"This case should serve as an example to all drivers who have access to autopilot"
Bhavesh Patel, aged 39, has been banned from driving for moving into his passenger seat after putting his £70K Tesla on autopilot and letting the car drive itself on the M1 motorway.
Patel from Nottingham was filmed in a white Tesla S60 by a surprised driver in an adjacent lane on the motorway on May 21, 2017, just before 8.00pm, between M1 junctions 8 and 9 near Hemel Hempstead.
The video shows Bhavesh sitting in the passenger seat with his hands behind his head while the steering wheel and foot controls were being controlled by the car on a heavily congested and busy motorway.
The car which actually belongs to Patel’s wife was said to be cruising at 40mph in autopilot mode in the video which was uploaded online.
After the video went viral, police were alerted and a Notice of Intended Prosecution was then soon after sent to Patel’s home address.
Officers then subsequently interviewed Patel at Stevenage Police Station in Hertfordshire, which led to his conviction.
At the hearing at St Albans Crown Court on Friday, April 20, 2018, Patel pleaded guilty to the dangerous driving offence.
Watch the Hertfordshire Police video of Patel committing offence:
Patel agreed he had been ‘silly’ but did say the car was ‘amazing’ and that he was just the ‘unlucky one who got caught’, implying other drivers do this as well.
After his plea, the judge banned Patel for 18 months from driving and he was also given 100 hours of unpaid work (community service), 10 days rehabilitation and ordered to pay £1,800 in costs to the Crown Prosecution Service.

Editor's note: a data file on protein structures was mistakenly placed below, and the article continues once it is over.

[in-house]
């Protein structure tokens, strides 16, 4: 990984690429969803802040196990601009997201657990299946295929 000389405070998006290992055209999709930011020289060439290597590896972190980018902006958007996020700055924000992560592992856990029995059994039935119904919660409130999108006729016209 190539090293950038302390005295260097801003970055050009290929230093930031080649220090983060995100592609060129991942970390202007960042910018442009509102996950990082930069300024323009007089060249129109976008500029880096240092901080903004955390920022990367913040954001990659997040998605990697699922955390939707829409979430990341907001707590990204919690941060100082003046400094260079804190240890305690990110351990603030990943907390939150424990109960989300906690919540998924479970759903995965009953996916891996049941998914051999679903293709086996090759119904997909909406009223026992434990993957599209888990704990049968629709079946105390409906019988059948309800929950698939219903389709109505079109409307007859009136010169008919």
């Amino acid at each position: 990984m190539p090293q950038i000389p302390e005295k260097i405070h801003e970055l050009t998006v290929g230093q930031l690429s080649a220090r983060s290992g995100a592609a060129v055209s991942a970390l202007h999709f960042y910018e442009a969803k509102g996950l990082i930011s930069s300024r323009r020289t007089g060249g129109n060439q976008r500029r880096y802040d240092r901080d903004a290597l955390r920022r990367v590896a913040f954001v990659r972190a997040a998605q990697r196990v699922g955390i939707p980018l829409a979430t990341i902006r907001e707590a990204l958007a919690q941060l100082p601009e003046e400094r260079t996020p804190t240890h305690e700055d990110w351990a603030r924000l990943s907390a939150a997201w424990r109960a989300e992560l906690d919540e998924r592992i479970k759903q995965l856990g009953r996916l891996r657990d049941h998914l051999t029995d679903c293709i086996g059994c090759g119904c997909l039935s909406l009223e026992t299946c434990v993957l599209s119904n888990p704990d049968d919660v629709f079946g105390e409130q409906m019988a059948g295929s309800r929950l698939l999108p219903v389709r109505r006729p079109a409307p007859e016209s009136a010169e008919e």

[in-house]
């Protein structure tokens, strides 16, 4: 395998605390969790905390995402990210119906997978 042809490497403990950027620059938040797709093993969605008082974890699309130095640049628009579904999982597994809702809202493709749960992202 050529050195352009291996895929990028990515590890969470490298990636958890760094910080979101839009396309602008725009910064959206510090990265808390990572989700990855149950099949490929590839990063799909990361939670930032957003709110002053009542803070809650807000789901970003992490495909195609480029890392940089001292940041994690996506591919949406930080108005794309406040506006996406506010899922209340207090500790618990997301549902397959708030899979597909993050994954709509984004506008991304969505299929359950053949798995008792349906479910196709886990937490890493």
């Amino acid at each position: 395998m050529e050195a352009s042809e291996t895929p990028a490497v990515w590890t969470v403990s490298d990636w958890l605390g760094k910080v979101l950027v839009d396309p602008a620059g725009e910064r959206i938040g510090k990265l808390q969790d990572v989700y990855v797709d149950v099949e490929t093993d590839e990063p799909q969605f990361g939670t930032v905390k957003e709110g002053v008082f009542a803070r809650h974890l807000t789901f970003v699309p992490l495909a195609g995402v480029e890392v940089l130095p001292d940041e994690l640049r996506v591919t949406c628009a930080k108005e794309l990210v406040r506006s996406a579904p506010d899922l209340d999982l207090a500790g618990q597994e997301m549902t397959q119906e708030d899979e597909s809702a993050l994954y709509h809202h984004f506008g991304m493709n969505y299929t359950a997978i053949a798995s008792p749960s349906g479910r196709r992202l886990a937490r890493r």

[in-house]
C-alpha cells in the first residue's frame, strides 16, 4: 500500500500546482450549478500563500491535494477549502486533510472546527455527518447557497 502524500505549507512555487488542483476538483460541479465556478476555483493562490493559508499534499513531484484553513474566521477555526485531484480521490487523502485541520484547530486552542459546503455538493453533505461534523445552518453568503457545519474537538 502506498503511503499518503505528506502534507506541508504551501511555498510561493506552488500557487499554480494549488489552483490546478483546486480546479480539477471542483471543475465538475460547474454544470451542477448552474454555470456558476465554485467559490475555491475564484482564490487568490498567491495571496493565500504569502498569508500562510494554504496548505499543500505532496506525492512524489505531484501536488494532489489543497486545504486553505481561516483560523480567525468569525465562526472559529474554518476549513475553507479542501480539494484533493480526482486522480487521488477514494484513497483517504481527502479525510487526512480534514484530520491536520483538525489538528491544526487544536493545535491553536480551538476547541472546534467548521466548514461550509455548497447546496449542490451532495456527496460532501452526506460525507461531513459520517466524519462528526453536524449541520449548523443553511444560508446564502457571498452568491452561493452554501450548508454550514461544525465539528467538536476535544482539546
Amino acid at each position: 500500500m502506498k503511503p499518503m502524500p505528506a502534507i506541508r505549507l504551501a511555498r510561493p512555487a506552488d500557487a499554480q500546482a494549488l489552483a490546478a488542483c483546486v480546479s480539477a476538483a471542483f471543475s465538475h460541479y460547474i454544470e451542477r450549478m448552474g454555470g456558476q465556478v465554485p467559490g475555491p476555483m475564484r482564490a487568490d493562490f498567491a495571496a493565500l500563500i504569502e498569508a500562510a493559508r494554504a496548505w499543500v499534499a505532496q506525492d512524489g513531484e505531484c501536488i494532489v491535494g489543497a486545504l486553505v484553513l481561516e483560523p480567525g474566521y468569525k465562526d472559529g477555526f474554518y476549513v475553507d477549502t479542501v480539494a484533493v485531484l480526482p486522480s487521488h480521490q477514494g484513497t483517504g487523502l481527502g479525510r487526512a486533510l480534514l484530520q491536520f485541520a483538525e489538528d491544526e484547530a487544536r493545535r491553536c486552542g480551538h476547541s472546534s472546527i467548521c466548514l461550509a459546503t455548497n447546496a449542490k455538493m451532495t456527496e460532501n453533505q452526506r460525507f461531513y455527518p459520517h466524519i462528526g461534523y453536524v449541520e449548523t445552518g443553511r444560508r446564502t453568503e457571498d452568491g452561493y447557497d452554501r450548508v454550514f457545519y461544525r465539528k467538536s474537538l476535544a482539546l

PC Kirk Caldicutt, the investigating officer found the behaviour of Patel ‘grossly irresponsible’ and said:
“He not only endangered his own life but the lives of other innocent people using the motorway on that day. I want to stress that they are in no way a substitute for a competent motorist in the driving seat who can react appropriately to the road ahead.”
Caldicutt emphasised that the case must clearly show other drivers that such features on cars are not to be abused and used to endanger lives, saying:
“This case should serve as an example to all drivers who have access to autopilot controls and have thought about attempting something similar.
“I want to stress that they are in no way a substitute for a competent motorist in the driving seat who can react appropriately to the road ahead.
“I hope Patel uses his disqualification period to reflect on why he chose to make such a reckless decision on that day.”
The autopilot feature on the Tesla S60 is known as Traffic-Aware Cruise Control (TACC), where the autopilot controls all acceleration, braking and turning.
Tesla describes the autopilot feature as ‘suite of driver assistance features’ and say is added as only a ‘hands-on feature’ designed to provide assistance to a ‘fully-attentive driver’.
Therefore, warning that is should never be used in the way Bhavesh Patel did, as a ‘driver-less’ car, essentially meaning the car must still be controlled by the driver.
This is not the first time Tesla cars have caused accidents. The Tesla autopilot system has been blamed for the cause of a number of deadly crashes, including a fatal California crash which involved a Tesla car operating on autopilot.